Rewiring of the transcription factor network in acute myeloid leukemia

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Acute myeloid leukemia (AML) is a highly heterogeneous cancer associated with different patterns of gene expression determined by the nature of their DNA mutations. These mutations mostly act to deregulate gene expression by various mechanisms at the level of the nucleus. By performing genome-wide epigenetic profiling of cis-regulatory elements, we found that AML encompasses different mutation-specific subclasses associated with the rewiring of the gene regulatory networks that drive differentiation into different directions away from normal myeloid development. By integrating epigenetic profiles with gene expression and chromatin conformation data, we defined pathways within gene regulation networks that were differentially rewired within each mutation-specific subclass of AML. This analysis revealed 2 major classes of AML: one class defined by mutations in signaling molecules that activate AP-1 via the mitogen-activated protein (MAP) kinase pathway and a second class defined by mutations within genes encoding transcription factors such as RUNX1/CBFβ and C/EBPα. By identifying specific DNA motifs protected from DNase I digestion at cis-regulatory elements, we were able to infer candidate transcription factors bound to these motifs. These integrated analyses allowed the identification of AML subtype-specific core regulatory networks that are required for AML development and maintenance, which could now be targeted in personalized therapies.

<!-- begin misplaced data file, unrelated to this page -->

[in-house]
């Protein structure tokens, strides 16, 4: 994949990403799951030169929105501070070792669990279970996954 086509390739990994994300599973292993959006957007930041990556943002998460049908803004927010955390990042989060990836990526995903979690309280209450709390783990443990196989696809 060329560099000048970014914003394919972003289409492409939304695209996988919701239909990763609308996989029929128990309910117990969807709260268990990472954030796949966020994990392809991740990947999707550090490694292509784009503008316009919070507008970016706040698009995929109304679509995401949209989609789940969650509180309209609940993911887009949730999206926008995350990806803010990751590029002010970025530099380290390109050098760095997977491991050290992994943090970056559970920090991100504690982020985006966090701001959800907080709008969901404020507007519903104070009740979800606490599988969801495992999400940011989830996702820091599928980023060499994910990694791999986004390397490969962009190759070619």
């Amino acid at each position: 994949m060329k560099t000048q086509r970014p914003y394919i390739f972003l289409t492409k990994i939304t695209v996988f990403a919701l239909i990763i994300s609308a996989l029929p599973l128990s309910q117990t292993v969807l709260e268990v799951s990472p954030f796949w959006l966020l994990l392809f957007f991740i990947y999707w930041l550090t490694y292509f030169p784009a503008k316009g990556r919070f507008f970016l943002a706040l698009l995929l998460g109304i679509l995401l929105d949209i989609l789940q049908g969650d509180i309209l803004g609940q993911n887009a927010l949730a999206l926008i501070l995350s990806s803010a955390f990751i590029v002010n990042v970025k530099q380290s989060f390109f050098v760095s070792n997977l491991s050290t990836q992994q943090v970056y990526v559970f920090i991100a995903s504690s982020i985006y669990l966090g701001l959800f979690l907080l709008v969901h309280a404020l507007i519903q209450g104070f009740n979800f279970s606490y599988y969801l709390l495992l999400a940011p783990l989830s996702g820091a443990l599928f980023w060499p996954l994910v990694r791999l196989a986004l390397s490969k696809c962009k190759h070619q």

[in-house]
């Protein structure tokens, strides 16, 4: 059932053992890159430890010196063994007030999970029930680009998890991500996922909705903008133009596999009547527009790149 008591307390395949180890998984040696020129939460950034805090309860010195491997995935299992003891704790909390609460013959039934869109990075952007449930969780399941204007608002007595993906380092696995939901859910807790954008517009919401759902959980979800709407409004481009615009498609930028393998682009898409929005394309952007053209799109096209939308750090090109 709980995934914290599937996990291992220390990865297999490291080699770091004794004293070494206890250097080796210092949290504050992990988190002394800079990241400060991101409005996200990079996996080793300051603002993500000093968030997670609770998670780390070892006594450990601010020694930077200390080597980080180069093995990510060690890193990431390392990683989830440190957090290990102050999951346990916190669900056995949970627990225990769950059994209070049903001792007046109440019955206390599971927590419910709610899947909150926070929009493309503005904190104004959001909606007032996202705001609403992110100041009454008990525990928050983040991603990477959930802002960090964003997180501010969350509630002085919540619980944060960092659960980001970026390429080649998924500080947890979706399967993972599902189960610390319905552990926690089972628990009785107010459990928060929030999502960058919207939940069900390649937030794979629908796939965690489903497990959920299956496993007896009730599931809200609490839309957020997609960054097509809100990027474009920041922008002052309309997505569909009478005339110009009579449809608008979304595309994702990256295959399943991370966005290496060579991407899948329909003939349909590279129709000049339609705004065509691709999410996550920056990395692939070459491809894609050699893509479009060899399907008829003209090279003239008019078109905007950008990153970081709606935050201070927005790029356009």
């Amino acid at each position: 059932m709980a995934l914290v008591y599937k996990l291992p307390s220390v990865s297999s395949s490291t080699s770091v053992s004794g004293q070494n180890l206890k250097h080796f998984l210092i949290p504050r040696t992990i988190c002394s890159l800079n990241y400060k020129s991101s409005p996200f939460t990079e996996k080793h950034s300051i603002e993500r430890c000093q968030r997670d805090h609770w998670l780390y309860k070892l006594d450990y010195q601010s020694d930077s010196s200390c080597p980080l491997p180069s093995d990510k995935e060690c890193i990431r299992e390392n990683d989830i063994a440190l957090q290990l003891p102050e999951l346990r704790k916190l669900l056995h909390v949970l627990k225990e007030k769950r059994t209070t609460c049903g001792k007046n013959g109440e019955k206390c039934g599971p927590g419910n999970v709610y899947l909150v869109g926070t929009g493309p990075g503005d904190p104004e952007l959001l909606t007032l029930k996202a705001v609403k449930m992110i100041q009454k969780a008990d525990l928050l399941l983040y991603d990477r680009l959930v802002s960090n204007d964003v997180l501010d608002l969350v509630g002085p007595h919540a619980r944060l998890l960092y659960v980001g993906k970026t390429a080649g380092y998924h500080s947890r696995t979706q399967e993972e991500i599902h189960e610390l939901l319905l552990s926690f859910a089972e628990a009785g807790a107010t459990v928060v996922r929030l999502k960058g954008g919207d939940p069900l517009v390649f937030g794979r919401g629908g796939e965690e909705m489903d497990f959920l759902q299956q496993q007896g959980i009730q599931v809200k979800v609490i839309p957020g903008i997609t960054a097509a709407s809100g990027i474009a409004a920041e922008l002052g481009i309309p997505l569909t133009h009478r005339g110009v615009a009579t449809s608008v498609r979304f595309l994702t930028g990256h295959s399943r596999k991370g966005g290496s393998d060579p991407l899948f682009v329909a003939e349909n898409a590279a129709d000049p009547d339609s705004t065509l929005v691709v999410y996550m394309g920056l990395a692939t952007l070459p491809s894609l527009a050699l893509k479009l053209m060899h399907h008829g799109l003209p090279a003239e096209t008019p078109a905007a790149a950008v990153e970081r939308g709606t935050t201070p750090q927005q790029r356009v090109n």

Original languageEnglish
JournalCancer Informatics
Publication statusPublished - 25 Jun 2019


  • AP-1
  • DNA mutation
  • DNase
  • FLT3
  • RUNX1
  • acute myeloid leukemia
  • gene expression
  • gene regulation
  • network
  • transcription factor


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